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Behold, here's Poison (Panther Book. no. 1531.) Paperback – 1963


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  • Paperback
  • ASIN: B00A4C6XAU
  • Product Dimensions: 17.3 x 10.9 x 2 cm
  • Average Customer Review: 4.7 out of 5 stars  See all reviews (22 customer reviews)

More About the Author

Author of over fifty books, Georgette Heyer is the best-known and best-loved of all historical novelists, making the Regency period her own. Her first novel, The Black Moth, published in 1921, was written at the age of fifteen to amuse her convalescent brother; her last was My Lord John. Famous for her historical novels, she also wrote twelve highly acclaimed mystery novels. Georgette Heyer died in 1974 at the age of seventy-one.

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4.7 out of 5 stars
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Most Helpful Customer Reviews

44 of 44 people found the following review helpful By Rachael Abbott on 5 Jan. 2001
Format: Hardcover
I have long been a reader of Georgette Heyer's period romances and was surprised to learn she also wrote 'modern' (well 1920ish) crime novels. In my opinion this is the best of all her books.
With practically all her crime novels the most fascinating thing is not just who did it but how they did it. The method in this book isn't as ingenious as some of her other novels but I'd bet you never guess it.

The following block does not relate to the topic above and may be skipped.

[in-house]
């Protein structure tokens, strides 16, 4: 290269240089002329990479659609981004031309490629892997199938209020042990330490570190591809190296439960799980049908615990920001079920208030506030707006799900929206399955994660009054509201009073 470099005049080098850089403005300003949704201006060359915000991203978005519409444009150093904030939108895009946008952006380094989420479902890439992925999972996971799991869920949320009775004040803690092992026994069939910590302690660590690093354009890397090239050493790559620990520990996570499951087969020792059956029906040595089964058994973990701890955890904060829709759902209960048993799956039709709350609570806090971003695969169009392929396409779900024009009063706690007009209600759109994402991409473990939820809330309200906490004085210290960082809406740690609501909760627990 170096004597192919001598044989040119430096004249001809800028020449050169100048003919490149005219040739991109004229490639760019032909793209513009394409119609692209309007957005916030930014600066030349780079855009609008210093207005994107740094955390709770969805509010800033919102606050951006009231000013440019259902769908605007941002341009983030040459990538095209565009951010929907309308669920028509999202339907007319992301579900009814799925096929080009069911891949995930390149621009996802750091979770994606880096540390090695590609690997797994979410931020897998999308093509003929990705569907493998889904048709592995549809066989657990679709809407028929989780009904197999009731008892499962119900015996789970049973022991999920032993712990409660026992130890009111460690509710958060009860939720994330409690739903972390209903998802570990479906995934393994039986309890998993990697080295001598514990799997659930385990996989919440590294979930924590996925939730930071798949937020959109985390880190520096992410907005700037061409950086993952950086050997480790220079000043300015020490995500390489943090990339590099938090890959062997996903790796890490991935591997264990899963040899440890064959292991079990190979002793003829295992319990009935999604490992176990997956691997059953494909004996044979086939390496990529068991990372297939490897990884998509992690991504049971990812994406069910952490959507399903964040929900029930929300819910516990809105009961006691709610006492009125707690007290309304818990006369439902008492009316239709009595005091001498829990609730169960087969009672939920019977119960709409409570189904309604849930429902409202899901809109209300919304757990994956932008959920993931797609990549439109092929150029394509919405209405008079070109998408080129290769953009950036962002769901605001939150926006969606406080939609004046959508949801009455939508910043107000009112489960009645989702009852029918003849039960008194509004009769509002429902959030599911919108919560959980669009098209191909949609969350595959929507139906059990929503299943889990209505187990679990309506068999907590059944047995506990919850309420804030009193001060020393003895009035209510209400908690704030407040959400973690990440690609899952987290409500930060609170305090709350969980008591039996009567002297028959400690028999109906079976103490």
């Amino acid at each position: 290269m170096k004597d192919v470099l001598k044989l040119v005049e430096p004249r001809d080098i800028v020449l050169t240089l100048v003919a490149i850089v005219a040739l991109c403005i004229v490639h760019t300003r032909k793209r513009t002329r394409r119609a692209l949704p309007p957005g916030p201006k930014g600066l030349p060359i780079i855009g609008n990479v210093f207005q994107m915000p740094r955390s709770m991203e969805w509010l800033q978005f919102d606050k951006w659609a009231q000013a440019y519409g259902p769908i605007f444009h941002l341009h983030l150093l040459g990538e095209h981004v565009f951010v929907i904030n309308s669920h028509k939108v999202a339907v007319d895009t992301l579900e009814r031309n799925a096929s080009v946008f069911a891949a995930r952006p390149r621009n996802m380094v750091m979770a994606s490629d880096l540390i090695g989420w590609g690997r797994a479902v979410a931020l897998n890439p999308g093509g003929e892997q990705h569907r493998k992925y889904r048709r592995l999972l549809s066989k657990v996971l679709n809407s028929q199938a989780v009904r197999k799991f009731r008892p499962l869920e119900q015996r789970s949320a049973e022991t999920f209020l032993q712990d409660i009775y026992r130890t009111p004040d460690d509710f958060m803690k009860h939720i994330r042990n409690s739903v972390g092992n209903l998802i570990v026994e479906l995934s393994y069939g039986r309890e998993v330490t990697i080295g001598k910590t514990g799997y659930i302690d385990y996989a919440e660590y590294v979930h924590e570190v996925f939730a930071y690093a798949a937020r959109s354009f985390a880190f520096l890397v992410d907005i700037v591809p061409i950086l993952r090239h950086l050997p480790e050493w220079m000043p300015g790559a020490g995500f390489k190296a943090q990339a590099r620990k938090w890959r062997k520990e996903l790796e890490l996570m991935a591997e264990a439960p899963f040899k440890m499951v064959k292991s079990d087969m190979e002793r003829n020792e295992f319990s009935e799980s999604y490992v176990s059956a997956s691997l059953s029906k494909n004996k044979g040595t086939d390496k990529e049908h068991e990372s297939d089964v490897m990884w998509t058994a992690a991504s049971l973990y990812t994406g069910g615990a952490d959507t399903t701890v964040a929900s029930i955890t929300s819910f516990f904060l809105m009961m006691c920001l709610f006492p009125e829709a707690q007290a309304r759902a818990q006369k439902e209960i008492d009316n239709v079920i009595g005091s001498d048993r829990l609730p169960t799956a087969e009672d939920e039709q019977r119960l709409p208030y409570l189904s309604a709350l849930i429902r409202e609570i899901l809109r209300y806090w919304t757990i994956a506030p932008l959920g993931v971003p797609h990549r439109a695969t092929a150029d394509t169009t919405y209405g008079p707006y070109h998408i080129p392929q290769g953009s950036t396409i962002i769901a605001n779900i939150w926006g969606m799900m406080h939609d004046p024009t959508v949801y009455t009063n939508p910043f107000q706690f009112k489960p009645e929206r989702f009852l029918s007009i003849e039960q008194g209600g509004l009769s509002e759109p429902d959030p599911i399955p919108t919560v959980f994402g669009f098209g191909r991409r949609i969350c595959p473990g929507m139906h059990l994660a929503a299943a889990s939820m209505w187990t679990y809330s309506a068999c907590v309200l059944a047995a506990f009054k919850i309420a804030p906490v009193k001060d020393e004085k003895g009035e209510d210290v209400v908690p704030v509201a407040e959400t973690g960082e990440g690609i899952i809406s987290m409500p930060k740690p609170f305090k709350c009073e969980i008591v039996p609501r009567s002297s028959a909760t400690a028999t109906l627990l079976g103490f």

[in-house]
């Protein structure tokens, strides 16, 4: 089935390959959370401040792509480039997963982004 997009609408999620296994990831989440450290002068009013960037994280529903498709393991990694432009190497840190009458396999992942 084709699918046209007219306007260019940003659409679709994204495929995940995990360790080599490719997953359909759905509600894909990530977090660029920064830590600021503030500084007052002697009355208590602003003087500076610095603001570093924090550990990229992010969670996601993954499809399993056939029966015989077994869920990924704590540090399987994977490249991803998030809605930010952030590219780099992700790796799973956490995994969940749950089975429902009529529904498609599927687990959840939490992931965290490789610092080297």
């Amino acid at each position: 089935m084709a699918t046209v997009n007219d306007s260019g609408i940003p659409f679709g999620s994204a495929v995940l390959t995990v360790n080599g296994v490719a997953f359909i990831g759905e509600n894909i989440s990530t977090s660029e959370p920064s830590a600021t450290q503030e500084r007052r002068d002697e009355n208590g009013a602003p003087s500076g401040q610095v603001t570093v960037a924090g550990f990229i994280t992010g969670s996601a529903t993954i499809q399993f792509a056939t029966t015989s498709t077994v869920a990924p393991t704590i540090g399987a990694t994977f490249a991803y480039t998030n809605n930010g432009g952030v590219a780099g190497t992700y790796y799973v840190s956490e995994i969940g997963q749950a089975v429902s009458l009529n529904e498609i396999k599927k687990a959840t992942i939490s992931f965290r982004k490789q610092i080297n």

The basic plot is that the obnoxious Gregory Matthews is dead but was he murdered or did he die of heart failure? If it was murder who did it? As in so many of these books, practically everyone has a motive for wanting him out of the way.
What places this book above so many similar ones are the wonderful characters from the oh-so saintly Zoe Matthews to her supercilious nephew Randall. I especially love Randall Matthews, described at one point as 'an amiable snake' - who says exactly what he pleases to everyone, especially his family.
If you like fiendishly clever plotting, a wonderful cast of characters and a practically unguessable ending then this is the book for you. If you have long been a fan of Heyer's romances and are unsure whether you'll like her crime novels let me reassure you they are just as amusing and charming as everything else she wrote.
This book is an absolute delight fom start to finish.
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6 of 6 people found the following review helpful By Merget on 14 Dec. 2012
Format: Paperback
Georgette Heyer was `Queen of Crime' only to her hopeful publisher. She went into writing detective novels because there was money in it and her husband was studying for the bar. There was an insatiable appetite for crime fiction in the 1930s. The husband and his friends concocted the plots for her with characters A, B and C - more fun in the pub than dominoes.

She would have looked over the rival talent. She wouldn't go head-to head with the conscious fine-writing and well-displayed erudition of Sayers. Her own education had been cut off short: like E L Wistey she didn't have the Latin for the judgin' (many years later, though, she wrote an accomplished romance in the Sayers mode, with all the literary allusions and sympathetic weather you could desire, but no lapses into crass sentimentality. It is called `Venetia') but she must have decided that, since she was a better writer than Marsh or Christie, she could knock up an acceptable murder-book with one hand tied behind her back.

Sadly, however, she really did have one hand tied behind her back: she was not in love with the genre. Notoriously, when she was well on the way through one of her whodunnits, she asked her husband to remind her `how this murder was actually committed'.